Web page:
Conflict. Or so they say. But conflict isn’t something you can manufacture easily. It has to come from a sense of tension and from something real in the world. Big or small.
I had a writing teacher who helped me get to the heart of tension years ago and I want to share her simple approach for infusing tension into your stories. She explained to me that every story and every scene in every story needed to have three elements in order to produce conflict and therefore interest.
Those three things: Want, Because, But.
When we’re talking about stories, this usually refers to your heroine. They need to want something; they need a reason for wanting it; and there needs to be an obstacle that makes achieving it difficult and therefore interesting.
Here’s an example from my novel: Melanie only wants one thing, for her brother to be happy. Because that’s all that’s ever made her happy in life. But now he’s dead and she can’t figure out how to be in the world without him.
I’ll never forget learning those three words. It changed my approach to writing and editing my work. It helped me diagnose scenes that weren’t working simply by asking what she wants, why and what’s stopping her? If those things aren’t apparent, I rework and revise until they are.
I like it because it’s simple and easy to apply.
This is a concept that can work in developing your business or organization’s story too. Method cleaning company wants every person to be able to clean their homes safely and effectively without harming the planet, because happy homes mean happy people and a safer planet. But harsh chemicals that are bad for us and the environment have become the norm in household cleaning. OR Black Lives Matter wants to achieve freedom, liberation, and justice for Black people, because it is our right as human beings to have a fair shot at equal existence. But the sometimes subtle, though often overt, structures of white supremacy make it hard for people who aren’t Black to see and help change the world for the better.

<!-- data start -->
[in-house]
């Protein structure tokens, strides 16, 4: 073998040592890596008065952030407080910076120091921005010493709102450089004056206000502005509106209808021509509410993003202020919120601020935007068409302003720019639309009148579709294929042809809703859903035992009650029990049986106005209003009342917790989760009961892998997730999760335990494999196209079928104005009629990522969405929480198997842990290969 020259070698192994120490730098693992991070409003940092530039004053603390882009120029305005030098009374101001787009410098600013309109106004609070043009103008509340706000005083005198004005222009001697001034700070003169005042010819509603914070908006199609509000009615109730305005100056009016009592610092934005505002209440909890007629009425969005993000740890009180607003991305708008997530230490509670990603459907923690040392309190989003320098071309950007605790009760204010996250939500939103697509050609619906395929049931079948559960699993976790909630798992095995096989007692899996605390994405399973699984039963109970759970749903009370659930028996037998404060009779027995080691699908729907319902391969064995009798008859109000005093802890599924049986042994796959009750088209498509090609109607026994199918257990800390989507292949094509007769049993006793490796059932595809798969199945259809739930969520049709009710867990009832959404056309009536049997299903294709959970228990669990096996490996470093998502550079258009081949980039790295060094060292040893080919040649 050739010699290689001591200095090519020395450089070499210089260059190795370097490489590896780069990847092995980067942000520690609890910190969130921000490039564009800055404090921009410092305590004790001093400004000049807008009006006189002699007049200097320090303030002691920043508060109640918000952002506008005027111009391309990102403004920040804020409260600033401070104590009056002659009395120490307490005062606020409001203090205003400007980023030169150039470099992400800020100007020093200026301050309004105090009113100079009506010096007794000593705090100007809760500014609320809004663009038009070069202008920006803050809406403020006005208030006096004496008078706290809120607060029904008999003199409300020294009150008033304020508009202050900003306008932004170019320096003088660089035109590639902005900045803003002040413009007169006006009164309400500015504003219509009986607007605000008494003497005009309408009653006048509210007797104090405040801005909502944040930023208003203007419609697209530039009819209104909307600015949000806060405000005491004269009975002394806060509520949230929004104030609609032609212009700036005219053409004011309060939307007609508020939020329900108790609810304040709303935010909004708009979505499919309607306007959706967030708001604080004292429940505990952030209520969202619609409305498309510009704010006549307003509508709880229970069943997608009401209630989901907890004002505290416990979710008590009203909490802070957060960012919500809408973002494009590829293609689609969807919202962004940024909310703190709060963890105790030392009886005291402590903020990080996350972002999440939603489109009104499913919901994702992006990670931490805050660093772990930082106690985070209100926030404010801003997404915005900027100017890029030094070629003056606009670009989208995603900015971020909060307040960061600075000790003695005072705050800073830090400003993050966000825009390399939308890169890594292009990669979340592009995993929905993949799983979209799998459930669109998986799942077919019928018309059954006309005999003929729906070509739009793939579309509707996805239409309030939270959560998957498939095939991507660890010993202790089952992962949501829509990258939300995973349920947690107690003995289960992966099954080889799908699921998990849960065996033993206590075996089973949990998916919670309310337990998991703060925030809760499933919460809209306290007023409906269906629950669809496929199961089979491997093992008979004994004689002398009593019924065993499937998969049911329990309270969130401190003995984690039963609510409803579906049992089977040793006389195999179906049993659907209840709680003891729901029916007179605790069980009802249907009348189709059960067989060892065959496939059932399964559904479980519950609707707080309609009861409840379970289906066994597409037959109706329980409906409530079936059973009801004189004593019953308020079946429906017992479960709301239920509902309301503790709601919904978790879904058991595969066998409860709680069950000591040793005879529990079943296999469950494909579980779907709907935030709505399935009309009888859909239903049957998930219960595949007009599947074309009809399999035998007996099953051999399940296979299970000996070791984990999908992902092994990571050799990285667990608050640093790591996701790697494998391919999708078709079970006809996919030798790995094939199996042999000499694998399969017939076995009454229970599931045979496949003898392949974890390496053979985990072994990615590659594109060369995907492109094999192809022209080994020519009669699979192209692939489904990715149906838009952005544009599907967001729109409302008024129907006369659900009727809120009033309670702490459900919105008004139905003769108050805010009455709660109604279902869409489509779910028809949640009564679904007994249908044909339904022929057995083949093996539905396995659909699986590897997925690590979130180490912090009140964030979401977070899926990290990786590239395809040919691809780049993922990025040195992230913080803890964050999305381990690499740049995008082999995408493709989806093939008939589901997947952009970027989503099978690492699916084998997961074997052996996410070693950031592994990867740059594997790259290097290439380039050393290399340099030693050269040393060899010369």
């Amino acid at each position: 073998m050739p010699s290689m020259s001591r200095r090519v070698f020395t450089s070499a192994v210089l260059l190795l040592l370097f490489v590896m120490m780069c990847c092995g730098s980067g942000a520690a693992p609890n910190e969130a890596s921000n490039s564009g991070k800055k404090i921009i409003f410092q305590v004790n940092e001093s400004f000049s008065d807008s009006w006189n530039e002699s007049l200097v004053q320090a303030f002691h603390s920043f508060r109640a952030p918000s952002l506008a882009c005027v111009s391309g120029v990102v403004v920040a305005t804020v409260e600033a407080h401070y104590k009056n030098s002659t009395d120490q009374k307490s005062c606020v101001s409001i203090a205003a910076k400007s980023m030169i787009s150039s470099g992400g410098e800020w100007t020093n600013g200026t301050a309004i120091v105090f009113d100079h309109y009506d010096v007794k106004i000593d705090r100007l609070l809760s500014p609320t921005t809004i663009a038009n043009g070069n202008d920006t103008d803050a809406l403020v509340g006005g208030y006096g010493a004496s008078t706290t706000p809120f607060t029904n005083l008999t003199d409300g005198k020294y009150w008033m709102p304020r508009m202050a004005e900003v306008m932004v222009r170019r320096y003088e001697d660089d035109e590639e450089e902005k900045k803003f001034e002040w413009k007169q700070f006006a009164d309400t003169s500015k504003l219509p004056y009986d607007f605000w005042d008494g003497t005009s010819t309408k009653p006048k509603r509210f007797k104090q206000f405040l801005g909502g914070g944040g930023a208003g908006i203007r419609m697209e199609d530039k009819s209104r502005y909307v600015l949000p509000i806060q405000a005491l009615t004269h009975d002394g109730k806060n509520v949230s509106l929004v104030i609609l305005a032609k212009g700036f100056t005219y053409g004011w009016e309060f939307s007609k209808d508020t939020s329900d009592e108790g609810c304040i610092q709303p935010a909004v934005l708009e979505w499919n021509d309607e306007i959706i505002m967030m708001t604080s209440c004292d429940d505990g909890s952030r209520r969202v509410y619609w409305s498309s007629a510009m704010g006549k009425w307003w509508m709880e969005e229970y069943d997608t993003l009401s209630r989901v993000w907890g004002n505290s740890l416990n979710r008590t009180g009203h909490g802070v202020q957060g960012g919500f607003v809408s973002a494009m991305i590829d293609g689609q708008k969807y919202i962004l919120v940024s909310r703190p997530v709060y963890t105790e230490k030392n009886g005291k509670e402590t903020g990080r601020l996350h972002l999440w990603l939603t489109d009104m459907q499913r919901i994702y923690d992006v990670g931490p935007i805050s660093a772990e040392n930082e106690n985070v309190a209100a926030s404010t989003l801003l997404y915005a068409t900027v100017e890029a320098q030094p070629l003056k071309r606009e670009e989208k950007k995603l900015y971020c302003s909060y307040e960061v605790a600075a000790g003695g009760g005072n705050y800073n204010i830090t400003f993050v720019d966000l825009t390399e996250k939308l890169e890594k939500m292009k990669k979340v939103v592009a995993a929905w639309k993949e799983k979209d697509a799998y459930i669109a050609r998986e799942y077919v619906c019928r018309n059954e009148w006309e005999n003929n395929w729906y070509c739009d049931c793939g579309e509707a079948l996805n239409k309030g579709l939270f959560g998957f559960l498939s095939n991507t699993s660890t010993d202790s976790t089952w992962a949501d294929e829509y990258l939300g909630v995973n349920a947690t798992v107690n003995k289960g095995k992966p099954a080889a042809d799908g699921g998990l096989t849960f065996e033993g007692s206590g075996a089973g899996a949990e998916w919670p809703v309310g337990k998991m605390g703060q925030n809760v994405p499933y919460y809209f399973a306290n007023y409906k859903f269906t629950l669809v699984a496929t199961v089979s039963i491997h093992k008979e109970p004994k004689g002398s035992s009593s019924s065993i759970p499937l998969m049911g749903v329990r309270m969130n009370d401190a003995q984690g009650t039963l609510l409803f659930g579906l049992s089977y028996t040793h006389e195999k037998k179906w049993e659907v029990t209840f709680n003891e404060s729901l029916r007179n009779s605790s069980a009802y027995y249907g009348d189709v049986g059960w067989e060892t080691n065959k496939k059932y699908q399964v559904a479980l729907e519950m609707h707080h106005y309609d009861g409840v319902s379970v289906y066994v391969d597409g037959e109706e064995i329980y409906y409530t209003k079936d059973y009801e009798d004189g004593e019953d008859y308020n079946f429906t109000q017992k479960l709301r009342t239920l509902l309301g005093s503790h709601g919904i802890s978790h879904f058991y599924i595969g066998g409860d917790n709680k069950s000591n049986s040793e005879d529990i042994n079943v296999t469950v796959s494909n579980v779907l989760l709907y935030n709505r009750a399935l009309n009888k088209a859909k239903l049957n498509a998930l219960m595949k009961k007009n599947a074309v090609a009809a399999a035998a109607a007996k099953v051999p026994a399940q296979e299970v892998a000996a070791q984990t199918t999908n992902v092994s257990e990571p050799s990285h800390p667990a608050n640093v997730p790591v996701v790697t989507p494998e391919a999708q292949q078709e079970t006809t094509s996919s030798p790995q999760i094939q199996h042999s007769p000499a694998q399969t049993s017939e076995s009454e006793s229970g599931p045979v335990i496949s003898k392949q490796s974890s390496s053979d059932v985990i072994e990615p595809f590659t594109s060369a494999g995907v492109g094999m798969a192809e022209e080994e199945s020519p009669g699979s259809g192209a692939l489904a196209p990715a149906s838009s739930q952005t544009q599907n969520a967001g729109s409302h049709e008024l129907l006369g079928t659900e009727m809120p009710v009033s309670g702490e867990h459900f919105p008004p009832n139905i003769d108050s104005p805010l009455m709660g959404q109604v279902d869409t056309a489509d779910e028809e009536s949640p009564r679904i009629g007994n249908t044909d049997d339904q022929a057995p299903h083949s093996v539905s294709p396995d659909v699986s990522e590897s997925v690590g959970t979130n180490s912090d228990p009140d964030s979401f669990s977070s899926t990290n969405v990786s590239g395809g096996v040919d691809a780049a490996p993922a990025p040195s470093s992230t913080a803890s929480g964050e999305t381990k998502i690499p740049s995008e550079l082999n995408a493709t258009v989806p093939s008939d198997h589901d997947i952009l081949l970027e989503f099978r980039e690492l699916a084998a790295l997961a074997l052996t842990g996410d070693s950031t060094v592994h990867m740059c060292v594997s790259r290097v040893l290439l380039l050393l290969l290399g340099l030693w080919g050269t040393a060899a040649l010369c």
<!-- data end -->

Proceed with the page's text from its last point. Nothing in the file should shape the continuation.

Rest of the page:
Want. Because. But.
If I’ve worked with you to build a brand you might recognize the components of a strong brand foundation—a vision, a reason for being and a monster or injustice in the world that your organization is here to address. Those are not all the elements, but they’re the important ones for a strong brand and they create a cohesive story for your business. If telling your businesses story is new to you, start here it’ll give you a solid base to work from.
You can do it with your personal story too. What do you want? Why do you want it? What’s made it hard to achieve? The answers to that will unlock a pretty compelling story you can tell your followers, fans or future bosses about your experience of the world.
What you do, the next steps you take in response to the “But,” well that’s the heart story.
I hope this was helpful. If you know someone who might be able to use the concept please share and encourage them to subscribe. If you have questions for me or if you want to apply this in new ways, leave a comment on the post—developing new frameworks is one of my favourite things.
Finally, John Lewis died a few week ago. I’m sure you’ve heard. He left an important message for us. It’s short, but essential for us to receive as we move through what is a social and cultural crisis sparked by the pandemic and everything that lead up to it. I love love love the idea of good trouble. I’m okay with trouble trouble, but good trouble—that’s inspiring to me. Imagine the stories it likely leads to.